Jane Gleeson-White on the results of early GDP calculations.
Mark Thoma, citing an excellent post by Brad DeLong, on “Why We Should Care About Economic History”:
Economic history helps you understand why some issues come to prominence while others are ignored, and the likely direction that society will go in pursuit of solutions. Can we fully understand macroeconomic policy in Europe today, or give the best indication of where it will be tomorrow, the next day, and the day after that without understanding the economic ghosts (e.g. hyperinflation) that haunt the discussions of economic policy?
And from DeLong’s original post:
History may not repeat itself, but it certainly does rhyme—and nothing made an economist better-prepared and better-positioned to understand what happened to the world economy between 2007 and 2013 than a deep and comprehensive knowledge of the history of the Great Depression.
Archaeologists have located a mass burial site for victims of the 14th century “Black Death” underneath London. The plague wiped out a massive number of people in the mid 14th century (estimates range from 17 to 28 million), but the range of estimates is very wide, as David Routt summarized in an excellent overview of the tragedy (Routt’s article is especially good when it comes to the commercial impact of the Black Death):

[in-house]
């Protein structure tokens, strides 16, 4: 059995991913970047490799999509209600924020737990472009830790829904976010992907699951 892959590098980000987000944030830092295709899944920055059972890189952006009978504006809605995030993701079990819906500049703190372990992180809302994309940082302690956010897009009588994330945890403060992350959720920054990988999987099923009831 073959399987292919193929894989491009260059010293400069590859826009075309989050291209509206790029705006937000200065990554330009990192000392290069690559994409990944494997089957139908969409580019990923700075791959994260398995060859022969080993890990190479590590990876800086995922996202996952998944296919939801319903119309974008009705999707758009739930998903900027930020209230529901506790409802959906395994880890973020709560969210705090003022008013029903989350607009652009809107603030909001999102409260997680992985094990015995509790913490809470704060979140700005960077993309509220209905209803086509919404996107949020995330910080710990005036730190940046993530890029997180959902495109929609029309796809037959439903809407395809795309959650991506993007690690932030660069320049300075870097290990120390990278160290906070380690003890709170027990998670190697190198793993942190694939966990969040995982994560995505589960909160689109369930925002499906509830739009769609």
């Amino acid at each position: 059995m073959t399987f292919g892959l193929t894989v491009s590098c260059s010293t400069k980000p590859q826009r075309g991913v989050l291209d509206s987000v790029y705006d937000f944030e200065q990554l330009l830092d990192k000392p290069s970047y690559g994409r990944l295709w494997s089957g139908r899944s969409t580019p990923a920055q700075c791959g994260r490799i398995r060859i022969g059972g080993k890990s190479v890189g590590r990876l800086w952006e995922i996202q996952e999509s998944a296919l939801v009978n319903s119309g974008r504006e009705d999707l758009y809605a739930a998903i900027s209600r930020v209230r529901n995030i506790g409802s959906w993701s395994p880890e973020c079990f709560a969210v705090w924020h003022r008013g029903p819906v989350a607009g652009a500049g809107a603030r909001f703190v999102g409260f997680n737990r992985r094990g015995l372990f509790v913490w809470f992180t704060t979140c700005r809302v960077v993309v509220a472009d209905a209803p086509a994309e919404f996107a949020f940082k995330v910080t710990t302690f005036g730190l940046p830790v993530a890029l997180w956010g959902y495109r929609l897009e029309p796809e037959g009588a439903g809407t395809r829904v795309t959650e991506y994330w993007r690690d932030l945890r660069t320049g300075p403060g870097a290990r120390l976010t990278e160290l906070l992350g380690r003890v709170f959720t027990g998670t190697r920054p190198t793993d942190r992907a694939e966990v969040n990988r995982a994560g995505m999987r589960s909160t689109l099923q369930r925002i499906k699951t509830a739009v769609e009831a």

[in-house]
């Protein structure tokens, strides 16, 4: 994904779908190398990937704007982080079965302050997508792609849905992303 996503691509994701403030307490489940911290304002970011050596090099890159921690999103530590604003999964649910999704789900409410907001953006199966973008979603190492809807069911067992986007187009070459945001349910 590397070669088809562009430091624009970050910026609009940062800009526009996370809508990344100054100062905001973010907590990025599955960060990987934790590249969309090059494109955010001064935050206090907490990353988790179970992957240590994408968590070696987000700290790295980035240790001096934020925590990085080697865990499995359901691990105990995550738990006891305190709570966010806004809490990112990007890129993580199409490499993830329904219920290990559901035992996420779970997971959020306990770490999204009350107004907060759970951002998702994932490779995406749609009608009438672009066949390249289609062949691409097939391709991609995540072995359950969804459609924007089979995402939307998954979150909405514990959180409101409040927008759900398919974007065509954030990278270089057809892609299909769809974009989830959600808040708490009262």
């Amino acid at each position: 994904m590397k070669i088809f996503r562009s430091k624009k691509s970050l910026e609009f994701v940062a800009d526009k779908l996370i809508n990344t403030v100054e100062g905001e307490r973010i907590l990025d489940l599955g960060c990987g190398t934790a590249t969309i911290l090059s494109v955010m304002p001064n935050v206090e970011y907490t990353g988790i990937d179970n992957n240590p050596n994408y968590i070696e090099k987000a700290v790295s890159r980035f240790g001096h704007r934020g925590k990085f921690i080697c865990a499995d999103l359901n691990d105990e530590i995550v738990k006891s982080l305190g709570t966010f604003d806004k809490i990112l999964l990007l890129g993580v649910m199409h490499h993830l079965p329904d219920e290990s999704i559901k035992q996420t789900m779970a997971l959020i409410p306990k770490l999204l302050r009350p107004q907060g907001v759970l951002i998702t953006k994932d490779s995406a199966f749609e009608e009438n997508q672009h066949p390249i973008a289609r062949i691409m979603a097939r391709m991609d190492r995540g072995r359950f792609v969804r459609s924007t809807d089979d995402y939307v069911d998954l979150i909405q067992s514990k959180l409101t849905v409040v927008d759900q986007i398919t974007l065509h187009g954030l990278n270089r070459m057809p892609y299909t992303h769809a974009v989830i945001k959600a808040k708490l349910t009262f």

National estimates of mortality for England, where the evidence is fullest, range from five percent, to 23.6 percent among aristocrats holding land from the king, to forty to forty—five percent of the kingdom’s clergy, to over sixty percent in a recent estimate.
In 1925, John Maynard Keynes wrote a little known piece in the Nation and Athenaeum in which he described how capitalism itself is threatened when people perceive there to be no justifiable reason for unequal rewards. Capitalism, Keynes wrote, can become morally objectionable when it is reduced to “a mere congeries of possessors and pursuers.”
We don’t seem to be quite there – and, in fact, the conflicts between rich and poor seem to be abating – but the modern political rhetoric of class warfare cannot be helping much.
Grover Cleveland, explaining why he vetoed a bill to appropriate $10,000 to distribute seed grain among drought-stricken farmers in Texas: “Federal aid in such cases encourages the expectation of paternal care on the part of the Government and weakens the sturdiness of our national character. . . . “